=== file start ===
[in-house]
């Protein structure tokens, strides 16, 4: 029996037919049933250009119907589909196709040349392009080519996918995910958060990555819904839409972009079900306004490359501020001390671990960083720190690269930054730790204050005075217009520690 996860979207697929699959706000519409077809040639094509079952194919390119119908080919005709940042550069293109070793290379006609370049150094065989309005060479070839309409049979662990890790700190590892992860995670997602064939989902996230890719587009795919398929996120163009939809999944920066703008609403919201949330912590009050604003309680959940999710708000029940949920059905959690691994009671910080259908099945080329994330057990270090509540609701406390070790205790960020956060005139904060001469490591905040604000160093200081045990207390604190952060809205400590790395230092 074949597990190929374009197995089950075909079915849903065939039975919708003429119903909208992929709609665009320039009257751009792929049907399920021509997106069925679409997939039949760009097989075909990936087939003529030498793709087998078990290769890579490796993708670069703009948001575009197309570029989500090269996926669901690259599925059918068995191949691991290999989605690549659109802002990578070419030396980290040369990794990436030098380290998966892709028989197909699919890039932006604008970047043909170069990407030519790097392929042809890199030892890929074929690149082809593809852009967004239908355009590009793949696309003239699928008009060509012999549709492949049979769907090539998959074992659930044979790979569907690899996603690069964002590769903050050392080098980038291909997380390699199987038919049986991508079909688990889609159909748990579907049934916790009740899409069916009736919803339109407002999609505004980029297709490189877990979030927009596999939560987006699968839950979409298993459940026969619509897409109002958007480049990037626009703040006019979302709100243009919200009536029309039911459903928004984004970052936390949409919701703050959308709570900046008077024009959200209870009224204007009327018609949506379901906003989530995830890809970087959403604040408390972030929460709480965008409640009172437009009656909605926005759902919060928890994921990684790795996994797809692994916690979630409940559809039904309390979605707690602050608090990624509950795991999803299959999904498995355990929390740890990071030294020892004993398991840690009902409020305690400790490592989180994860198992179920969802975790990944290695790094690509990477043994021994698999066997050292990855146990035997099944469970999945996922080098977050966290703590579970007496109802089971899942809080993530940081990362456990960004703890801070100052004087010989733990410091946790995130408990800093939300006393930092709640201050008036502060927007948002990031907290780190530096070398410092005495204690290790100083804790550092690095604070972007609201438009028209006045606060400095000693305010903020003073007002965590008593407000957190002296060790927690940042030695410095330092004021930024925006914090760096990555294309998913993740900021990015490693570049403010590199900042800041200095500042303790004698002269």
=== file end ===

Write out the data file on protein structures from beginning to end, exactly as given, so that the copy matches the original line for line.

[in-house]
């Protein structure tokens, strides 16, 4: 029996037919049933250009119907589909196709040349392009080519996918995910958060990555819904839409972009079900306004490359501020001390671990960083720190690269930054730790204050005075217009520690 996860979207697929699959706000519409077809040639094509079952194919390119119908080919005709940042550069293109070793290379006609370049150094065989309005060479070839309409049979662990890790700190590892992860995670997602064939989902996230890719587009795919398929996120163009939809999944920066703008609403919201949330912590009050604003309680959940999710708000029940949920059905959690691994009671910080259908099945080329994330057990270090509540609701406390070790205790960020956060005139904060001469490591905040604000160093200081045990207390604190952060809205400590790395230092 074949597990190929374009197995089950075909079915849903065939039975919708003429119903909208992929709609665009320039009257751009792929049907399920021509997106069925679409997939039949760009097989075909990936087939003529030498793709087998078990290769890579490796993708670069703009948001575009197309570029989500090269996926669901690259599925059918068995191949691991290999989605690549659109802002990578070419030396980290040369990794990436030098380290998966892709028989197909699919890039932006604008970047043909170069990407030519790097392929042809890199030892890929074929690149082809593809852009967004239908355009590009793949696309003239699928008009060509012999549709492949049979769907090539998959074992659930044979790979569907690899996603690069964002590769903050050392080098980038291909997380390699199987038919049986991508079909688990889609159909748990579907049934916790009740899409069916009736919803339109407002999609505004980029297709490189877990979030927009596999939560987006699968839950979409298993459940026969619509897409109002958007480049990037626009703040006019979302709100243009919200009536029309039911459903928004984004970052936390949409919701703050959308709570900046008077024009959200209870009224204007009327018609949506379901906003989530995830890809970087959403604040408390972030929460709480965008409640009172437009009656909605926005759902919060928890994921990684790795996994797809692994916690979630409940559809039904309390979605707690602050608090990624509950795991999803299959999904498995355990929390740890990071030294020892004993398991840690009902409020305690400790490592989180994860198992179920969802975790990944290695790094690509990477043994021994698999066997050292990855146990035997099944469970999945996922080098977050966290703590579970007496109802089971899942809080993530940081990362456990960004703890801070100052004087010989733990410091946790995130408990800093939300006393930092709640201050008036502060927007948002990031907290780190530096070398410092005495204690290790100083804790550092690095604070972007609201438009028209006045606060400095000693305010903020003073007002965590008593407000957190002296060790927690940042030695410095330092004021930024925006914090760096990555294309998913993740900021990015490693570049403010590199900042800041200095500042303790004698002269």